Given his ability at the second level while failing to cross the line of scrimmage frequently, there’s some data in place that suggests that his own rushing climate caused a good amount of his carry to carry volatility over purely being a product of his rushing style.
Dixon averaged prospect-low 1.2 yards before contact per attempt and prospect-high 3.6 YAC/att as well. Suggests he didn’t get blocking help
— Mike Clay (@MikeClayNFL) February 17, 2016
That chicken or the egg questioning will bear itself out in due time at the NFL level, but Dixon definitely has desirable qualities as a runner. His feet are exceptional, giving him suddenness and change of direction ability that is nearly unparalleled in this class with amazing balance.
Just because Dixon moves like a smaller back, doesn’t mean that he’s strictly a finesse player. He was 215 pounds at the combine and was up to 222 pounds at his pro day, having the requisite size to overcome that stigma as a strictly in space back more so than a back like Tyler Ervin in hopes of becoming a three down player in the NFL. He uses his feet often as his main weapon behind the line of scrimmage, but he highlights having that strong frame most often by finishing runs on the second level.
Of course, the cornerstone to Dixon’s floor is his ability as a receiver. He had 13 receiving touchdowns over the past two seasons and only Josh Ferguson, Deandre Washington and Storm Barrs-Woods have caught more passes than Dixon for their careers of all backs in this draft class. Per Pro Football Focus, Dixon also caught 12 of 15 targets and two touchdowns while flexed out in the slot this season. Even if his rushing volatility ends up proving itself to be more self-induced in the NFL by his style of play, he’s going to find the field often as a receiver at minimum.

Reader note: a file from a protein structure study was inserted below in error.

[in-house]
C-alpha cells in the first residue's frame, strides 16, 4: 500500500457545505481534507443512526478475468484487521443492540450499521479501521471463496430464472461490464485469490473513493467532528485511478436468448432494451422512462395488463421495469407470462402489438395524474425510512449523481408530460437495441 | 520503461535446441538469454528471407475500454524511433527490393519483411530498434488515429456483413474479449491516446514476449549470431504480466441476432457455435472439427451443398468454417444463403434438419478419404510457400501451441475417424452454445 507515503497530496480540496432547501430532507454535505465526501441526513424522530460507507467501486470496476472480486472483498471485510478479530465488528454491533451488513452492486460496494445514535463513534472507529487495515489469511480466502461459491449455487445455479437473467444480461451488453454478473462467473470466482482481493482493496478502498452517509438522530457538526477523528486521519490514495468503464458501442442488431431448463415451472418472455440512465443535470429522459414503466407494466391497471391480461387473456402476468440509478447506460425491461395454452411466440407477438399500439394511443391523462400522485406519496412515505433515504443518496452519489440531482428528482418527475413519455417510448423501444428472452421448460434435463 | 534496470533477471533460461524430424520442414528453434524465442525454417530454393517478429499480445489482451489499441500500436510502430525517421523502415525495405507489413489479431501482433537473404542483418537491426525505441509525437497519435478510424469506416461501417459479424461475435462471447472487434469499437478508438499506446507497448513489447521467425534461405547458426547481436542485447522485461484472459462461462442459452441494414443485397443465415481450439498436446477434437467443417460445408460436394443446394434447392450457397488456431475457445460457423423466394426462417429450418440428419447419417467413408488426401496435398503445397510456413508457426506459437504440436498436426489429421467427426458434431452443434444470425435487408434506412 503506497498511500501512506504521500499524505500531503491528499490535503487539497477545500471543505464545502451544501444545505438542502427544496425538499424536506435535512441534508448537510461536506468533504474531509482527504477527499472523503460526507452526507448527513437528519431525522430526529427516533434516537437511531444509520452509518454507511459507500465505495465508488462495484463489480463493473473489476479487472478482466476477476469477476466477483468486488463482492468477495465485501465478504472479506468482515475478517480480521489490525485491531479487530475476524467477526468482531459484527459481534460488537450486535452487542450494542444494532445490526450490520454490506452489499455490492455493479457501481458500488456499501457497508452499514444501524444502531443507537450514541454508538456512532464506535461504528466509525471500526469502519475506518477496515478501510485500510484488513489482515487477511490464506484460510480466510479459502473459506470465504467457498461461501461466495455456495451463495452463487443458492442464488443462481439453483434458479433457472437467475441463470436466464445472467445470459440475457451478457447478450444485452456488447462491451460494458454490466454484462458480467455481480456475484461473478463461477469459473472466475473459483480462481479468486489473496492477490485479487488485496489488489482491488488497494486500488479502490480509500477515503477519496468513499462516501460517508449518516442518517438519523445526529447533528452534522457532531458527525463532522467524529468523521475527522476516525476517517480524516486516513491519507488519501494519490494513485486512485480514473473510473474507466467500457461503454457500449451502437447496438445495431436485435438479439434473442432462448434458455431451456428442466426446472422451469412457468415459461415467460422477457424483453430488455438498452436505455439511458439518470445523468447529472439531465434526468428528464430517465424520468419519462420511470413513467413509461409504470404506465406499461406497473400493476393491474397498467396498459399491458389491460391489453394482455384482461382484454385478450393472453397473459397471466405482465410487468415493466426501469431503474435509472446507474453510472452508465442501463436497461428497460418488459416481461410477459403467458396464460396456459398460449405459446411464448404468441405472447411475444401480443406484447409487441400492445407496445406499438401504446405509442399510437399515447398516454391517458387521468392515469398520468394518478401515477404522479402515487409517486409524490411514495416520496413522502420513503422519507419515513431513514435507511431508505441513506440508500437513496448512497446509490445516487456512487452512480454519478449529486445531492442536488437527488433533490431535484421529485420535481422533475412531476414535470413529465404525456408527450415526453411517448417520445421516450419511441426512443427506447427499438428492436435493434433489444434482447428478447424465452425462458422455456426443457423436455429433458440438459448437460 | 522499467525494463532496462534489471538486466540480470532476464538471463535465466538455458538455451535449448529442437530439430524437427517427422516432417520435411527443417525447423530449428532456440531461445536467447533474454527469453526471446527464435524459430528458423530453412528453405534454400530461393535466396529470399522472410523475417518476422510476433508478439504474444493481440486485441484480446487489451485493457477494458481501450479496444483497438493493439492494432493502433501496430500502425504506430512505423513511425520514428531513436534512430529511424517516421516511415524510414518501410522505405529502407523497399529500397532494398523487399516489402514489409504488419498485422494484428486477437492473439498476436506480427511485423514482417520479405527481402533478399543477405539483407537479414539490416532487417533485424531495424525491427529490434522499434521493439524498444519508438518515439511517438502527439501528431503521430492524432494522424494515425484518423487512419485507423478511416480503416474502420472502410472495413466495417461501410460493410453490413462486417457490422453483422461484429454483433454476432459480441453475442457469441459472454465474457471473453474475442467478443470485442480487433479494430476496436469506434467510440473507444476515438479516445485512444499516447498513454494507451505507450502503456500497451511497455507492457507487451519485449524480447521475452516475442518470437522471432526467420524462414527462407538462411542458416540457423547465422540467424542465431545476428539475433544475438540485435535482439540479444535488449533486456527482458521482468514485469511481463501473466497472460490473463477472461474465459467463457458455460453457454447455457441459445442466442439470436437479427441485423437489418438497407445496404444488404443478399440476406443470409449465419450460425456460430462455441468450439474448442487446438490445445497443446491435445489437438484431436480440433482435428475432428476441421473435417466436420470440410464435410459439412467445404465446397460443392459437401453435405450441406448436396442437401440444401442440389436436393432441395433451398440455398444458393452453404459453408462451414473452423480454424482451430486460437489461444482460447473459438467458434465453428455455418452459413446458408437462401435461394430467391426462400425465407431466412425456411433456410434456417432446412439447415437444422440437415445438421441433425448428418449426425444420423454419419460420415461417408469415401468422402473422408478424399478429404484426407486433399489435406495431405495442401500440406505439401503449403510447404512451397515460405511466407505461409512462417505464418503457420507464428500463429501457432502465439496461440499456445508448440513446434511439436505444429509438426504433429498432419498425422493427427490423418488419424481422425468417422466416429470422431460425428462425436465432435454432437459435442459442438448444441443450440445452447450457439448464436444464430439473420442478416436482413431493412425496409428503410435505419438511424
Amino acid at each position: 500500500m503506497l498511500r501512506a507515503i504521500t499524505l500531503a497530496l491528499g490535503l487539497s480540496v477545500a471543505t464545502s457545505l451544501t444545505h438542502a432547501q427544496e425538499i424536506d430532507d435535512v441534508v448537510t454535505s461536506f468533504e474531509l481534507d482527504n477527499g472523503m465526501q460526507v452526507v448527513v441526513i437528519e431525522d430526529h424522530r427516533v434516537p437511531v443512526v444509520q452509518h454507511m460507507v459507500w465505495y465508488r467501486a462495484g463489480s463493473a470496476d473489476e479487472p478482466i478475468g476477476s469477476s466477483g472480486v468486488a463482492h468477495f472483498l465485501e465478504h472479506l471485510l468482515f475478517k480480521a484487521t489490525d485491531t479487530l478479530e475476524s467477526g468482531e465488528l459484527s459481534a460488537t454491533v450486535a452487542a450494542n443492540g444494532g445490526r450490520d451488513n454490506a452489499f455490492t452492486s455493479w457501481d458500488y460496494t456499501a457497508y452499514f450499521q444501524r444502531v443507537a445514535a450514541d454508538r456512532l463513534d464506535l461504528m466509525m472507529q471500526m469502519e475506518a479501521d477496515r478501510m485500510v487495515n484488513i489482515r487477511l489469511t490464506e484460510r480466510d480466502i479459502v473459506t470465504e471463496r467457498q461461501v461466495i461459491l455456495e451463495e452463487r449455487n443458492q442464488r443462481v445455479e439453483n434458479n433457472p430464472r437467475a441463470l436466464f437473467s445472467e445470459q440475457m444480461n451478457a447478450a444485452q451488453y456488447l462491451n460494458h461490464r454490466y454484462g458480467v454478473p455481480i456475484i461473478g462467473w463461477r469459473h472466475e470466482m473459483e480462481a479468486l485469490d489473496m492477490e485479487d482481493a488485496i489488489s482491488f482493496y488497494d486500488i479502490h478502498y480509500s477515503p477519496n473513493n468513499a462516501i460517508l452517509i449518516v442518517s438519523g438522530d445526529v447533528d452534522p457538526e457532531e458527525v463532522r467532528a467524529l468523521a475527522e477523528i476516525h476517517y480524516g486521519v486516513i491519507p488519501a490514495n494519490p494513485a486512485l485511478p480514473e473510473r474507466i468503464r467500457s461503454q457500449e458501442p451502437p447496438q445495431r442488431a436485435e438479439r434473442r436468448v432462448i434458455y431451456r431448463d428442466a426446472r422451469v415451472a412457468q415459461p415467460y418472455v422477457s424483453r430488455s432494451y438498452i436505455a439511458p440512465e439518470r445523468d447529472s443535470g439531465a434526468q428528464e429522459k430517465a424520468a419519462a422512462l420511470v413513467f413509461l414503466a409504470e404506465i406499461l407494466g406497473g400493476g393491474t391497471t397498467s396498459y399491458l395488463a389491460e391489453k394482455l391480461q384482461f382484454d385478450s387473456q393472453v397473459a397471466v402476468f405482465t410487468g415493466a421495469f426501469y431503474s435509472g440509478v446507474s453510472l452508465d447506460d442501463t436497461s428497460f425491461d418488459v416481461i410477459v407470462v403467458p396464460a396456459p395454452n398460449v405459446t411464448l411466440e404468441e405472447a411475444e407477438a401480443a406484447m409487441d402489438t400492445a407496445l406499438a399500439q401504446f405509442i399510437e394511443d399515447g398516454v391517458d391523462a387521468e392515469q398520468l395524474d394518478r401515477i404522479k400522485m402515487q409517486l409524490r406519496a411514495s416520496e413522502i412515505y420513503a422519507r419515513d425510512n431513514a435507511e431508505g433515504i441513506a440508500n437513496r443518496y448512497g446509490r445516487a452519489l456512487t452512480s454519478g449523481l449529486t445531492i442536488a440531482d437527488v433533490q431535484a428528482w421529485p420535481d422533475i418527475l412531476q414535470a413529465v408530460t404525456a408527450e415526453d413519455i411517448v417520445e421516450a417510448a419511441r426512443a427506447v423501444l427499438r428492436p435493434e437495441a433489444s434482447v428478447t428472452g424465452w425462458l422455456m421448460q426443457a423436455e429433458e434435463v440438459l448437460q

It’s easy to fall in love with Dixon’s play style in an aesthetic sense because he has a lot of electric plays to call back on. While he’s wildly exciting from a visual sense, it’s nice to have that sobering set of comparisons and their NFL functionality here to ground us a bit from those “wow” plays that stand out.
It’s highly likely that Dixon starts out his NFL career in a Charles Sims or C.J. Spiller like fashion as he still has work do as a gap runner, ball security (13 fumbles over the past three seasons) and in pass protection to prove that he can be an every down/situation back that can be a foundation for an offense, but he has the size and tangible measures to do so and his strong receiving floor is going to very likely reward him with early playing time.
Because of that out of the box receiving prowess, I have Dixon as the third best running back in this class, just ever slightly above C.J. Prosise because I believe he finds more initial opportunity. In PPR leagues, both are solid fall backs from Derrick Henry, who has too large of a gap over those players in those formats. Dixon is currently going off the board at rookie pick 1.11 per Dynasty League Football. That is a comfortable spot for him and I wouldn’t even mind going a little higher on him over a Michael Thomas or a Tyler Boyd if presented those choices.